Canadian Woodworking

Mounting a blank

Author: J. P. Rapattoni
Published: April May 2005
Mounting a Blank
Mounting a Blank

There are a number of ways to mount a turning blank on a lathe. We’ll show you three of the most common.

I’ll show you three of the most common. The one you choose will depend on what you’re turning. I have purposely left out lathe chucks, because the instructions that come with most chucks are thorough and easy to follow.

Turning Between Centers

This technique is also called ‘spindle turning’. Begin my marking and punching a small hole in the center of both ends of the blank. Remove the spur center from the lathe and line it up with the punch mark on one end. Use a wooden mallet or soft metal hammer (brass or copper) to drive the spur in until it is firmly seated in the blank. Extend the tailstock spindle about 1″. Now mount the spur center with the blank and move the tailstock in place, lining up the tail center with the second punch mark. Lock the tailstock in place and adjust it to exert moderate pressure on the blank. Don’t force the tailstock spindle hard against the blank. Extending the tailstock spindle as little as possible will help reduce vibration. However, some situations require the tailstock center to extend more than usual. It’s good practice to check the tension on the tailstock regularly as you are turning; I check it about every couple of minutes, or any time I make an adjustment to the setup.

Using Faceplates

You can screw a faceplate directly to your blank if it is deep enough. Use the longest and thickest screws that will leave at least ¾” of material between the end of the screws and the bottom of the finished piece. Alternatively, you can use a “false faceplate”, a piece of scrap wood that’s screwed to the faceplate with your blank glued to it. I keep several false faceplates on hand, and use hot melt glue for quick mounting of small pieces. It gives a fair bond but will not survive aggressive turning. Cyanoacrylate glue (instant glue) works extremely well on small to medium sized pieces. (approx. 6” diameter or less). It bonds quickly and holds well on long grain but can pose some problems on end grain. Epoxy is a good choice for larger pieces and for problem pieces, such as end grain. It also gives a very reliable bond in a fairly short period of time. The “paper method” gives a reliable bond. Apply wood glue to the false faceplate and to the bottom of the blank. Clamp the two together with a piece of paper between them and allow to dry overnight. Use standard writing paper, printer paper, or paper bag. Do not use heavier paper, like card stock, as it will separate too easily. Once turning is complete, a sharp blow to the false faceplate separates it from the finished piece. There will be some remaining residue that will need to be sanded off.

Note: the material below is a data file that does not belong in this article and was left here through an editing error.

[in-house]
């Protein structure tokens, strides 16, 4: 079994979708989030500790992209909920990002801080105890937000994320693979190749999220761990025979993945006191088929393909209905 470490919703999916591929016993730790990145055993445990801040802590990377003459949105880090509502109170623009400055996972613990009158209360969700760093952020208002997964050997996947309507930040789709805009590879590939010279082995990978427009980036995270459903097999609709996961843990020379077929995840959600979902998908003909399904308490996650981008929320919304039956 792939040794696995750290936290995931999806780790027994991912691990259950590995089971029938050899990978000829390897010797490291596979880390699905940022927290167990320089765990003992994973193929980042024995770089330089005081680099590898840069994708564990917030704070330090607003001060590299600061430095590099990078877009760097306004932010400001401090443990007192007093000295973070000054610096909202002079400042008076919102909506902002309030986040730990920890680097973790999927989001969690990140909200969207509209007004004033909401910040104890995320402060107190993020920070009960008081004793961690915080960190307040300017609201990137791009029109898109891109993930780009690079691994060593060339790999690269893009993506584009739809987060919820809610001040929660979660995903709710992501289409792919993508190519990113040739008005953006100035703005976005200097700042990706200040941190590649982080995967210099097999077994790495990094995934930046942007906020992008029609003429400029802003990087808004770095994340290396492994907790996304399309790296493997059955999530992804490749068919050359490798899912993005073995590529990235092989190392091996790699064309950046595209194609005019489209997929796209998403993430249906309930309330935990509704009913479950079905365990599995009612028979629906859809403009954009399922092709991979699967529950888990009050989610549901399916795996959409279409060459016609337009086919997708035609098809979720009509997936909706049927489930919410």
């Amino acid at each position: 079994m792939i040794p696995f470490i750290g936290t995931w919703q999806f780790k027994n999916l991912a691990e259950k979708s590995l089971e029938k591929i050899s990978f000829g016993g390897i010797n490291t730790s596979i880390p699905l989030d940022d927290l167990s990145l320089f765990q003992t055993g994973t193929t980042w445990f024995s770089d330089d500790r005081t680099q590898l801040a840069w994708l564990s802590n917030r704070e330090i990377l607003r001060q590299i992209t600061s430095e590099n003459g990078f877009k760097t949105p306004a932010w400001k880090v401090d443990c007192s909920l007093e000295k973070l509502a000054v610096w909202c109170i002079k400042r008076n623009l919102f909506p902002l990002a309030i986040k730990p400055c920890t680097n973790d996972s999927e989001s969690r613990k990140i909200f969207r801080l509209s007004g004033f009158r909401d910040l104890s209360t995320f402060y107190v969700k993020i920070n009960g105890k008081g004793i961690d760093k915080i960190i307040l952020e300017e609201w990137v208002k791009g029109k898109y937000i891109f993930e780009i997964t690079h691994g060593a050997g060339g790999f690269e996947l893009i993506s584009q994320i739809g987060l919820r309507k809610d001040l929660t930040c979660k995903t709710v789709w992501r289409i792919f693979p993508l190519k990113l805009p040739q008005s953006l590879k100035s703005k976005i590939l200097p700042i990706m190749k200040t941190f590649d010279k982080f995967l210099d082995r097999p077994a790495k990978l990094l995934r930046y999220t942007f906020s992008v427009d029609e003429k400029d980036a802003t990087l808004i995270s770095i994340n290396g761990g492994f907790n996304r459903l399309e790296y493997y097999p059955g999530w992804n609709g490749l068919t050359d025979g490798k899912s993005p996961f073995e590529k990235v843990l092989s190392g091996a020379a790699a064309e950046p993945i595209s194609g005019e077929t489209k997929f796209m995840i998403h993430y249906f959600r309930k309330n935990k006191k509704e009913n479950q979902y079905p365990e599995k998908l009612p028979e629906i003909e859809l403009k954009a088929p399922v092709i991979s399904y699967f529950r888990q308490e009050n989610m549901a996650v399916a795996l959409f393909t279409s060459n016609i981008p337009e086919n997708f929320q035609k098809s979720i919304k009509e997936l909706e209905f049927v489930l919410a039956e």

Shop-made Faceplates

I often use a shop made faceplate when mounting turnings up to 16″ diameter. It’s handy and simple to make. Start with a circular blank of dense hardwood (I use hard maple) approximately 6″ diameter and 1″ thick. Bore a hole in the center about ⅛” deep, the same diameter as the drive spindle on your lathe. Bore a second hole, ⅛” smaller in the center of the first hole, all the way through the blank. Place the larger hole over the spindle thread and force thread the blank on to the spindle until it’s seated (a little wax helps here). True up the edge and face of the blank and use it as you would a regular faceplate.

In the next article I will cover the construction of a lathe steady rest, a useful jig that will come in handy as your turning skills progress.

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